Profitable Nomad Couple

63. Creating Work-Life Balance as a Digital Nomad

October 18, 2023 Austin and Monica Mangelson
Profitable Nomad Couple
63. Creating Work-Life Balance as a Digital Nomad
Show Notes Transcript Chapter Markers

Are you ready to break free from the guilt of balancing work and play as a digital nomad? We’ve been there, straddling the line between soaking in the wonders of our new location and meeting our work commitments. 

As we found our rhythm, we realized that focusing on output was more important than clocking in hours. In this episode, we share our journey towards embracing a fluid work schedule that aligns with our lifestyle, energy levels, and the principle of prioritizing results over time.

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Speaker 1:

Hello and welcome to the profitable Nomad Couple podcast. This is a show where we share all of our secrets about building a sustainable location independent lifestyle.

Speaker 2:

We are Austin and Monica. We're a digital Nomad couple here to help you develop an entrepreneurial mindset, ignite your passions and develop a purpose-driven online business.

Speaker 1:

Get ready for weekly insights and inspiring stories to empower you to live life on your own terms.

Speaker 2:

So are you ready to unlock the Nomad mindset and embrace a life of limitless possibilities? Let's dive in. What's up everybody. Today we are going to be talking about productivity and structure in your work as you travel and live as a digital Nomad, and we're talking about this because this is a really big concern for people who are digital Nomads. They don't know how to balance the work and play. This is something that we've experienced ourselves. To give you a little bit of insight into what we've experienced with it, when we first started traveling while we were working full-time we were in Guatemala for four months we almost always felt guilty because, if we were working, we felt guilty because we were in this amazing place. We were near Lake Atulans so incredibly beautiful, so many fun things to do and we kept thinking to ourselves why did we travel all the way here? Why are we living here just to continue working? So we didn't really like just sitting around working. But then also, we felt guilty when we went out to go play, whether it was going on a hike or going to visit neighboring towns or some excursion, or we were out on the lake or whatever it is that we were doing. We felt guilty because we're like, oh, we should be working right now because somehow we got to pay for these trips that were going on. We have some projects that we're working on that we should get done, and so, no matter what we did, for a good chunk of time we felt like we were doing the wrong thing and we didn't know how to get both done in a good manner. With a couple of years of experience, we figured out a good flow and we have some good tips that we want to share with you guys, and hopefully, after listening to this episode, you have a better idea of how to balance work and play and have a good structure in place so that you can enjoy both.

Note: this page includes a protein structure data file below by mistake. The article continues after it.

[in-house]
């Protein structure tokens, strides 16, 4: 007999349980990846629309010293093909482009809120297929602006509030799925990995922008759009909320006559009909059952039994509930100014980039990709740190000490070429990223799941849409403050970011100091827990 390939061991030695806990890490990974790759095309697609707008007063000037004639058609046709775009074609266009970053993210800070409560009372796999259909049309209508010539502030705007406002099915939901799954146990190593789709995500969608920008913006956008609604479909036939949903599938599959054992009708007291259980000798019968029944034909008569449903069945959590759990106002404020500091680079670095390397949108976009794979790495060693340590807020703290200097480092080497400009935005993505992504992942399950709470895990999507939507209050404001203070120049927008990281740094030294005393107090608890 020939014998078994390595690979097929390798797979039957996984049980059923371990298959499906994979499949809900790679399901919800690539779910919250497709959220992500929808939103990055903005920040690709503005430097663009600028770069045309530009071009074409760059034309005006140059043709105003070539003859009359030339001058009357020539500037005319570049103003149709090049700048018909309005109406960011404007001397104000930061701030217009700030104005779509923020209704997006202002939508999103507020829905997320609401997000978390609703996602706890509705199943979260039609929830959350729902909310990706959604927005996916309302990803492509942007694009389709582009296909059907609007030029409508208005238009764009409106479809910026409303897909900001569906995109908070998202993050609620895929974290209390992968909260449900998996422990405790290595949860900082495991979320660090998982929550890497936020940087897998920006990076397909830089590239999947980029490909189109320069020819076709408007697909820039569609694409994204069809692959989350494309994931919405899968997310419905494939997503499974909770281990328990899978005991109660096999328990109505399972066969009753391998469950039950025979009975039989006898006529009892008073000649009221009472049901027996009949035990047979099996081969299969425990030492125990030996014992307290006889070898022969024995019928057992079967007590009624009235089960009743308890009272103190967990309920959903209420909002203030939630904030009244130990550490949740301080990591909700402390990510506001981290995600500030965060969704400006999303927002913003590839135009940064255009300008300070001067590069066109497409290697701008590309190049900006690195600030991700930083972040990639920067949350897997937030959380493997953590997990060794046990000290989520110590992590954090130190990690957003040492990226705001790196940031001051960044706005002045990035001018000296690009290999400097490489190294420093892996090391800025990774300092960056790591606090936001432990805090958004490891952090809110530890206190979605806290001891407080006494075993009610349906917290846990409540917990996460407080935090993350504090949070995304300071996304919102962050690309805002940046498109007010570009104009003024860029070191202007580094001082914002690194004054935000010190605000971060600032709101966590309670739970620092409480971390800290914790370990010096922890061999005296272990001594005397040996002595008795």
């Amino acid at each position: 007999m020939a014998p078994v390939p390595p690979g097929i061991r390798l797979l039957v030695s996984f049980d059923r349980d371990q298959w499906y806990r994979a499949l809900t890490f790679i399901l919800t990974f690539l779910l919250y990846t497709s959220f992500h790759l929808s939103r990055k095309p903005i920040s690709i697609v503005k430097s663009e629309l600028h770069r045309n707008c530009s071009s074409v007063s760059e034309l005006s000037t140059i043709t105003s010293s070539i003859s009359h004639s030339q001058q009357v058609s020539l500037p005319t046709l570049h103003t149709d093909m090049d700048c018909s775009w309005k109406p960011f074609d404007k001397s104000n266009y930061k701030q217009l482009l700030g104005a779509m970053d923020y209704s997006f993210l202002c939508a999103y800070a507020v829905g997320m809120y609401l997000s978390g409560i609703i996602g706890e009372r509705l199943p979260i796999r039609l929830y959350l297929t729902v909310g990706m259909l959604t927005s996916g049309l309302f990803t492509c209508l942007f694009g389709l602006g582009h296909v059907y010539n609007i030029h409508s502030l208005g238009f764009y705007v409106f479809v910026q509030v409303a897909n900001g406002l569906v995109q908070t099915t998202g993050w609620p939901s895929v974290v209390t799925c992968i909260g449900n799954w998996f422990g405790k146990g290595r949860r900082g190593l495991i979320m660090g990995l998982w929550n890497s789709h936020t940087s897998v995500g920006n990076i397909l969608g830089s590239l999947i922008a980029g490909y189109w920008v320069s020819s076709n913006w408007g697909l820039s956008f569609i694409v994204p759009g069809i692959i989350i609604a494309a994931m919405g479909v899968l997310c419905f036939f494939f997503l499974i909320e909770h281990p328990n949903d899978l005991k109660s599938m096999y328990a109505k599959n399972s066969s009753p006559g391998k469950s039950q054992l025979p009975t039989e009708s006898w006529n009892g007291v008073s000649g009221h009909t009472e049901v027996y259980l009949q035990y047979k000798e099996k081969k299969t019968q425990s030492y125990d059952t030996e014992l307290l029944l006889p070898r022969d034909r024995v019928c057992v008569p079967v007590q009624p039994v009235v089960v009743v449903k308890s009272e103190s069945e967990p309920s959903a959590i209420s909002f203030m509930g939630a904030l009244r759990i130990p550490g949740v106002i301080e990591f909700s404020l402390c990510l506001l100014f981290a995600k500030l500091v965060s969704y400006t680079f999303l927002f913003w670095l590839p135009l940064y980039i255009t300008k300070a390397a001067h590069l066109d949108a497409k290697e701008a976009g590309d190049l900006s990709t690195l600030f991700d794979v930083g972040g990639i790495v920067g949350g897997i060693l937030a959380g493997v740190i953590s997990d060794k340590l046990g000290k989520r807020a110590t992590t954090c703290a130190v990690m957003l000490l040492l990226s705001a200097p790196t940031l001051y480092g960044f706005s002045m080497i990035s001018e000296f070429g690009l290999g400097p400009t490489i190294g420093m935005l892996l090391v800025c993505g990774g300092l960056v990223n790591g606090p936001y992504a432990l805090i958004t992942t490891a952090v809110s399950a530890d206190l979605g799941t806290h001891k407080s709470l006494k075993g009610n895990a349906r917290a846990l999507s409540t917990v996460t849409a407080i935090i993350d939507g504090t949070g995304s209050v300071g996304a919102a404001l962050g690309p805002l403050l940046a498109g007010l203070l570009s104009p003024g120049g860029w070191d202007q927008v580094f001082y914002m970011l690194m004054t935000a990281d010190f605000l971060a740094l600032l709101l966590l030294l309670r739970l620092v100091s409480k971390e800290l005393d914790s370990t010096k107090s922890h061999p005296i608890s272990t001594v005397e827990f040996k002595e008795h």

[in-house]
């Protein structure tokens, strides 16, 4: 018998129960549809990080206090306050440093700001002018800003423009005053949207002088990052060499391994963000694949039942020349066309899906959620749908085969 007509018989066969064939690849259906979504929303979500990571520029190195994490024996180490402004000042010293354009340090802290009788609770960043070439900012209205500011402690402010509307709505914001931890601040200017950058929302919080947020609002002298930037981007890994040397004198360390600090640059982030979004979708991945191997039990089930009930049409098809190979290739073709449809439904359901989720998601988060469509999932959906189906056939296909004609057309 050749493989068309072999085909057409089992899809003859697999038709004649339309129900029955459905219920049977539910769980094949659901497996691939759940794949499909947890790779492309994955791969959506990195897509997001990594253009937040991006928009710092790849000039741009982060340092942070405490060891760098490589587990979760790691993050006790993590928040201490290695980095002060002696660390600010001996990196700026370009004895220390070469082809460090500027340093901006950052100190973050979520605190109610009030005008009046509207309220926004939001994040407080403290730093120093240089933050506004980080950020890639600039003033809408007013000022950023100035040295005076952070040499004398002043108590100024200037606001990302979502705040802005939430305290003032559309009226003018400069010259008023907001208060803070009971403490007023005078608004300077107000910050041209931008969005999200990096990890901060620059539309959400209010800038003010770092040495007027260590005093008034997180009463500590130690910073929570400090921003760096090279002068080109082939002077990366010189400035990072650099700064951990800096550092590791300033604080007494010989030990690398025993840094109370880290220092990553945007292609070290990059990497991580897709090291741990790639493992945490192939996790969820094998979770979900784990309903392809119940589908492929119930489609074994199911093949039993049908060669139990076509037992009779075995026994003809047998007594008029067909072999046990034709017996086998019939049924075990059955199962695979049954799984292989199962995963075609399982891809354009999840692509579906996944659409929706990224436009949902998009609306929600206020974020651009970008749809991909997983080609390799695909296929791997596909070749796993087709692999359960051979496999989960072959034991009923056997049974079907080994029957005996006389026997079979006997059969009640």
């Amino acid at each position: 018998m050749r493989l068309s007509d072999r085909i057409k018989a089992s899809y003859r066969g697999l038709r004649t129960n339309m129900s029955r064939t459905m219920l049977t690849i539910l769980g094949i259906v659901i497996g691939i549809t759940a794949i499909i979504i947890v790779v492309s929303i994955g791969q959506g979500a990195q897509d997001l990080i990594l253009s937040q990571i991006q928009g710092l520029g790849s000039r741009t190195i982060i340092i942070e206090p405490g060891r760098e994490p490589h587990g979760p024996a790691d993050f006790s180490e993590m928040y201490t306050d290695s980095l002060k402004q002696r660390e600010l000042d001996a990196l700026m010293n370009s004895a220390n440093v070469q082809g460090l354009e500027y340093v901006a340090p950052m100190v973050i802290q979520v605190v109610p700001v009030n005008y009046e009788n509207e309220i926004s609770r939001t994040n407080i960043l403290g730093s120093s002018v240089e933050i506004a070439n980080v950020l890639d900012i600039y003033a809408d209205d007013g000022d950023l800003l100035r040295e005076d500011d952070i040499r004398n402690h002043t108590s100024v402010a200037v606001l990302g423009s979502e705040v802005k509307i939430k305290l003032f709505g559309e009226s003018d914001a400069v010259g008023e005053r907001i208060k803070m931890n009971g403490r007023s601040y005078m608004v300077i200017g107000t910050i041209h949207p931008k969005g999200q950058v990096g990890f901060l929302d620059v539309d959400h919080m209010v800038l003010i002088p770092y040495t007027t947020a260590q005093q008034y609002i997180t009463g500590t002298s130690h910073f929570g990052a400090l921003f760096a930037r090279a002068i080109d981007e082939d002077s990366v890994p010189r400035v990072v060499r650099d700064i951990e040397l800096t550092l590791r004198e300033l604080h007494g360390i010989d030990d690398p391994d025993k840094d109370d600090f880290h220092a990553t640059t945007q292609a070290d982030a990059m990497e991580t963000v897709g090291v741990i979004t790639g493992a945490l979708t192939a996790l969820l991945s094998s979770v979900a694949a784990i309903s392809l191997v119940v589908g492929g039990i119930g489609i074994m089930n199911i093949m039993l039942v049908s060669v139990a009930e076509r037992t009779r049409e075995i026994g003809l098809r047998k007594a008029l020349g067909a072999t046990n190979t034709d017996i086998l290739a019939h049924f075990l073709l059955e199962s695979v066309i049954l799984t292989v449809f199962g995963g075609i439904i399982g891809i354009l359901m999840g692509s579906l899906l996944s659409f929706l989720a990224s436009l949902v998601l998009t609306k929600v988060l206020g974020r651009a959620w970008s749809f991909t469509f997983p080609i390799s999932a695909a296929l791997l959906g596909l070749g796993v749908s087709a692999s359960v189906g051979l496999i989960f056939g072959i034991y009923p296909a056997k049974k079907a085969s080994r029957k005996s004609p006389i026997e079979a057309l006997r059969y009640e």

Speaker 1:

Yeah, it's been really important to us to build in that. You know that work and play into our lives and into our business. Therefore, we have always built a business where we can be flexible with our time. So just a quick caveat here all of our tips are going to be around that your employment status is definitely going to affect your flexibility and your ability to go play more or less. For example, if you are a remote employee and you're expected to be logged in certain hours or different things like that, you might not be able to follow all of these tips that we are giving Along. That same vein, though how much you work if you are setting up your own business or freelancing is a personal choice. You need to be considering your own workload, how much income you want to be making the cost of your personal lifestyle and your goals. So both your short term goals and your long term goals. This is something I mean. We cannot stress this enough. Business is one big giant experiment, so just experiment with it and then you can adjust as necessary.

Speaker 2:

Yes, I love this quote by Kristin Wilson. She says output is more important than hours worked. That's going to be kind of the underlying principle behind everything that we share today. We grow up with this mentality that time equals money. So, especially if you are in high school or in college and you have like an hourly wage, like you get paid by the hour, you get this mentality of, okay, the more time I put into something, the more money I'm going to make and we keep living off of that framework. But that's not necessarily true. Especially when you're growing your own business, that's definitely not true. Time put in does not always equal money that you receive. So it's all about the results that you produce and what you can create, and not about the time that's put into it.